T cell subsets and environmental factors in Citrobacter rodentium infection.
journal contributionposted on 2021-08-19, 12:00 authored by Brigitta Stockinger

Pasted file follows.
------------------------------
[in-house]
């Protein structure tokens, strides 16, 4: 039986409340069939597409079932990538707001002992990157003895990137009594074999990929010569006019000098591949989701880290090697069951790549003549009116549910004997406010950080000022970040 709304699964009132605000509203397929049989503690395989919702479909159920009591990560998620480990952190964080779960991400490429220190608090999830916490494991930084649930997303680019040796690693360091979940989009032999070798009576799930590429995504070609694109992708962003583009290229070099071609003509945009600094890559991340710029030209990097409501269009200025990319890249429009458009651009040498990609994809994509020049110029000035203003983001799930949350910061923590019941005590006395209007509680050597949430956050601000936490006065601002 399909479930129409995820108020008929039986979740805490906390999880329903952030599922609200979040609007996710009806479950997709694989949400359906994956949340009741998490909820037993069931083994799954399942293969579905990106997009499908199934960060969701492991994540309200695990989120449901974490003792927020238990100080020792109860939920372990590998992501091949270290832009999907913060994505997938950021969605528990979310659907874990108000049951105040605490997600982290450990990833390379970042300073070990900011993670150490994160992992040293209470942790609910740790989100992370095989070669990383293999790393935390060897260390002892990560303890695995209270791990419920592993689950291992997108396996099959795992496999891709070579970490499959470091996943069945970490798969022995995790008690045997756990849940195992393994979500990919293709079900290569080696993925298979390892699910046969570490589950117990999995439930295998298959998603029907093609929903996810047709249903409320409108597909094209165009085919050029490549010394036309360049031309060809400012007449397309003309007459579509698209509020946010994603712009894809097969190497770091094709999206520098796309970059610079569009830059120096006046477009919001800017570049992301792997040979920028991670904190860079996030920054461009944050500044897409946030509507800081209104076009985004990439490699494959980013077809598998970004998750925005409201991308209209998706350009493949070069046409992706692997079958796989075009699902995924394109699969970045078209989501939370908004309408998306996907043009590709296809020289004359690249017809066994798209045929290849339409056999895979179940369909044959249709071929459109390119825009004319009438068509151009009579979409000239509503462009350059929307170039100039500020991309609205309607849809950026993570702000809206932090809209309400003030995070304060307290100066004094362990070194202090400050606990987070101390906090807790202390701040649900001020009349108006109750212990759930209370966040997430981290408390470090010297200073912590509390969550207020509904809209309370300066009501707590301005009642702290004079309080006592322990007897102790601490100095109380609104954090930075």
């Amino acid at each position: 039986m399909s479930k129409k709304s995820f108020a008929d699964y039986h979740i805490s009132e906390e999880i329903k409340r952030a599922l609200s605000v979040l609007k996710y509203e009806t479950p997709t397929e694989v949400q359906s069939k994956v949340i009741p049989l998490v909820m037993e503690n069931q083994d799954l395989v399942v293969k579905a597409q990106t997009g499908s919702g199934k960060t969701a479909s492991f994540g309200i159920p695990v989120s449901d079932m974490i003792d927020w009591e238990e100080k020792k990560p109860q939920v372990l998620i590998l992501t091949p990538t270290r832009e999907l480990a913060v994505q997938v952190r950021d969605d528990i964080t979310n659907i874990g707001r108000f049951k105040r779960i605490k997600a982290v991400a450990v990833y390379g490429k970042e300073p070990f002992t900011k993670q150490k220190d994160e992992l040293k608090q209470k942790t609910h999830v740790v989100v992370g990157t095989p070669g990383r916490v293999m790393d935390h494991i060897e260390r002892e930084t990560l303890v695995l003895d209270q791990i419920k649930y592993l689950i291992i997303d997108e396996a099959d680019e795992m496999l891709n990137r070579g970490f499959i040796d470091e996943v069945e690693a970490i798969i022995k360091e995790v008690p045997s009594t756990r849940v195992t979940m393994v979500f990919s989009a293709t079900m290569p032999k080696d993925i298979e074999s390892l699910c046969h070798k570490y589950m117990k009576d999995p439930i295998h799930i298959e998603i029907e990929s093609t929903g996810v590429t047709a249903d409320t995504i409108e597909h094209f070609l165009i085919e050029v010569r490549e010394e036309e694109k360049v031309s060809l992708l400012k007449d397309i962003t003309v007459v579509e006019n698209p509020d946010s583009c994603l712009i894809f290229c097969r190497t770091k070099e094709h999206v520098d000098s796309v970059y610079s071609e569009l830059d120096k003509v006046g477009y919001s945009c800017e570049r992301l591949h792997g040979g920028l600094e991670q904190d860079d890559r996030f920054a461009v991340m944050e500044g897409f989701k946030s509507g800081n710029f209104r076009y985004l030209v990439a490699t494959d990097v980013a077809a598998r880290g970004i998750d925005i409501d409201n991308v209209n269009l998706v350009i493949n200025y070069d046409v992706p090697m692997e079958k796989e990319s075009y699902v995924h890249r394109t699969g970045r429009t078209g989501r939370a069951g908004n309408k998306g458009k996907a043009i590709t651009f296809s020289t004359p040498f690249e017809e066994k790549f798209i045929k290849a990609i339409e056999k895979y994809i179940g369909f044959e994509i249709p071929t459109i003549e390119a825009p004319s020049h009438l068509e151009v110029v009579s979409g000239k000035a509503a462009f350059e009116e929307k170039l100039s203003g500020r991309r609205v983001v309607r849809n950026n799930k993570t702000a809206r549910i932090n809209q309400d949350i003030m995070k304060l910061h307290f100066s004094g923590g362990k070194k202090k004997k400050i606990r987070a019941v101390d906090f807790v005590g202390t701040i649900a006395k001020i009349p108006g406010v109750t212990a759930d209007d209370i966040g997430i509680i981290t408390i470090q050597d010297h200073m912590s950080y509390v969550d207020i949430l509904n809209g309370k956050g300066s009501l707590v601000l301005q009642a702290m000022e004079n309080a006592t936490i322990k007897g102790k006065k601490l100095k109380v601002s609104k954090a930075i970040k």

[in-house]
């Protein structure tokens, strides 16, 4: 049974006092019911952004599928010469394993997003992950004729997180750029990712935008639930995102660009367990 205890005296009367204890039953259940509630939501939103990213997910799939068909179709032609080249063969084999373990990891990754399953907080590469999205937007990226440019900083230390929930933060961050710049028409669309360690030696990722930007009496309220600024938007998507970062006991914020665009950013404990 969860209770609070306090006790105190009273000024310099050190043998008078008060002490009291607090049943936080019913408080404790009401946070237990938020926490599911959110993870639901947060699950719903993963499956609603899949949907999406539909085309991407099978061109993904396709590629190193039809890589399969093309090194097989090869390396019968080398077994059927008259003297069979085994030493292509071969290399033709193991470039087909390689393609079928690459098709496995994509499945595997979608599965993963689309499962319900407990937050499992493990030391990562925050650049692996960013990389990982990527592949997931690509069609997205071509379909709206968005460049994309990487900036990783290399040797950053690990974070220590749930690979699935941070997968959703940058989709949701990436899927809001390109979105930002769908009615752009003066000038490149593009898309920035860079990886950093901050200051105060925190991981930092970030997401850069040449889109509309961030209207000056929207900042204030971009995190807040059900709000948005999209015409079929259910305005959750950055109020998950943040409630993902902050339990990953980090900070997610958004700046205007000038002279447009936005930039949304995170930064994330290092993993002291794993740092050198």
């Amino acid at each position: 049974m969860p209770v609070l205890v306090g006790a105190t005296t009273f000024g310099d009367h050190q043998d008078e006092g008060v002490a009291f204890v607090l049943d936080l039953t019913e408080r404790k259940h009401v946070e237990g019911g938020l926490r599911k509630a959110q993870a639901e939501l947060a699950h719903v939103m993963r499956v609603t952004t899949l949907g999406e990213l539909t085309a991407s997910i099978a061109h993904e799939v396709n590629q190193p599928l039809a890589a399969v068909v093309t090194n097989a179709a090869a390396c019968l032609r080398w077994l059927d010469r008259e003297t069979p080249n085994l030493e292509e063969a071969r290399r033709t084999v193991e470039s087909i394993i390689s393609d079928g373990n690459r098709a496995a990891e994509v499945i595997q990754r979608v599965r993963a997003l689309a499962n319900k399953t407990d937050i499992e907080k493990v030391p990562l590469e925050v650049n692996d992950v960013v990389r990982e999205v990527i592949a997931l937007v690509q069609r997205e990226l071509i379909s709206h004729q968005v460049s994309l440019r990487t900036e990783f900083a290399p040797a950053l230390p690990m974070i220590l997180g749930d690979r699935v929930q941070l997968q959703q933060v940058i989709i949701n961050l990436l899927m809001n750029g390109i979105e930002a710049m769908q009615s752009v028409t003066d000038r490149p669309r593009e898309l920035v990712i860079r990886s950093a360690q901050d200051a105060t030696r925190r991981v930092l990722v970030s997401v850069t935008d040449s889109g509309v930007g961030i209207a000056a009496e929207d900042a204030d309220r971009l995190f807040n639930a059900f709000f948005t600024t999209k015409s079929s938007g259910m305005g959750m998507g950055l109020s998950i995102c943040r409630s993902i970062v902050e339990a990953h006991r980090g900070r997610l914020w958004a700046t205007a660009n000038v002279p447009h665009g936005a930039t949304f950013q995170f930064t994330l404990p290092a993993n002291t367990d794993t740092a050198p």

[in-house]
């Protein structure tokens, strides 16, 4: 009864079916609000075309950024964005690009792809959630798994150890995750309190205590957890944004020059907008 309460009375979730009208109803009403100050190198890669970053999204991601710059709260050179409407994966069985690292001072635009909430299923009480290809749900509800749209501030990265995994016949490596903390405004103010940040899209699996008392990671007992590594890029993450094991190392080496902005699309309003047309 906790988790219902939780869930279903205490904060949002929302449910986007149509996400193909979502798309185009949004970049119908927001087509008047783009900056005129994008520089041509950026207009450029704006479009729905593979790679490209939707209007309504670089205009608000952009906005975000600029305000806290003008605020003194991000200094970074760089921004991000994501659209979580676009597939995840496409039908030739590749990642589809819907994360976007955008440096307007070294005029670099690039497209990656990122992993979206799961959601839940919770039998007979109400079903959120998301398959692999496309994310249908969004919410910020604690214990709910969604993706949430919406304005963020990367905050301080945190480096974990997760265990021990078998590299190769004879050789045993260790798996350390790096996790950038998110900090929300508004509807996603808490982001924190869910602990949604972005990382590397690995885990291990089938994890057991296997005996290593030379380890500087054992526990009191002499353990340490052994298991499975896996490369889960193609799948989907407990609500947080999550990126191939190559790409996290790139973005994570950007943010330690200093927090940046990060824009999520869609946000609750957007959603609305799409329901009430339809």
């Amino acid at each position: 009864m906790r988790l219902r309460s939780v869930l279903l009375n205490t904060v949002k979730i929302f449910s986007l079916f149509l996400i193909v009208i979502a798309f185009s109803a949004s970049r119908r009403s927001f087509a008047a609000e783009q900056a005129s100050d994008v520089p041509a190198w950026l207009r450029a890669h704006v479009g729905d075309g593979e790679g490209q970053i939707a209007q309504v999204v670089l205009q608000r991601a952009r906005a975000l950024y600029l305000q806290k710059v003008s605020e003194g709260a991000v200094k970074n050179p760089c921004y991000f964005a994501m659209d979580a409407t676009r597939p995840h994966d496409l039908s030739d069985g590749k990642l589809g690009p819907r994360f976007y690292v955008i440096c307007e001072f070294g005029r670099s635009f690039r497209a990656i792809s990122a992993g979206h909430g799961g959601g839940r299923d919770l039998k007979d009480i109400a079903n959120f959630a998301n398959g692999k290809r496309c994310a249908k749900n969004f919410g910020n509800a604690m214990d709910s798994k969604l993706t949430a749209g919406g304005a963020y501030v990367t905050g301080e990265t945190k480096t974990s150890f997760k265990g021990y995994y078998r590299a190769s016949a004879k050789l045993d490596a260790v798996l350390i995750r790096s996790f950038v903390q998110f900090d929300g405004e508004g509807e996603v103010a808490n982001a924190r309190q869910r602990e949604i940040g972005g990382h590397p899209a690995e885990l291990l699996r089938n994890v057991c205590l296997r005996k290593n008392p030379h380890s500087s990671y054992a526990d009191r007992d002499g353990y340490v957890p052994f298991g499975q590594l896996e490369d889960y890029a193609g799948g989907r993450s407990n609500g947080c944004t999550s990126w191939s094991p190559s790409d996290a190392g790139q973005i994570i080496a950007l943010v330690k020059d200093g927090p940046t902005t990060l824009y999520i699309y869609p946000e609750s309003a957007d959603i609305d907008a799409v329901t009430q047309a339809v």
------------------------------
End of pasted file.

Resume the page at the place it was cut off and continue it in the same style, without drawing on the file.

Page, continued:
Infection with Citrobacter rodentium constitutes an attack on the intestinal barrier and results in concerted action by innate and adaptive immune responses to limit bacterial translocation and destroy those bacteria that have breached the intestinal barrier. Among the many immune cell types that are involved in the defence against this infection, Th17 cells as the major producers of the barrier protective cytokine IL-22 during the adaptive phase of the response are most numerous. Their extensive plasticity furthermore results in the production of additional cytokines that previously were ascribed to Th1 cells, such as IFNγ. The timely and coordinated repair of damaged epithelium requires input from environmental factors derived from diet and microbiota metabolism of tryptophan which are transmitted through the aryl hydrocarbon receptor (AHR). Thus, the combination of a robust immune response, coupled with intestinal stem cell differentiation guided by environmental factors, ensures resistance to barrier destruction by intestinal infection.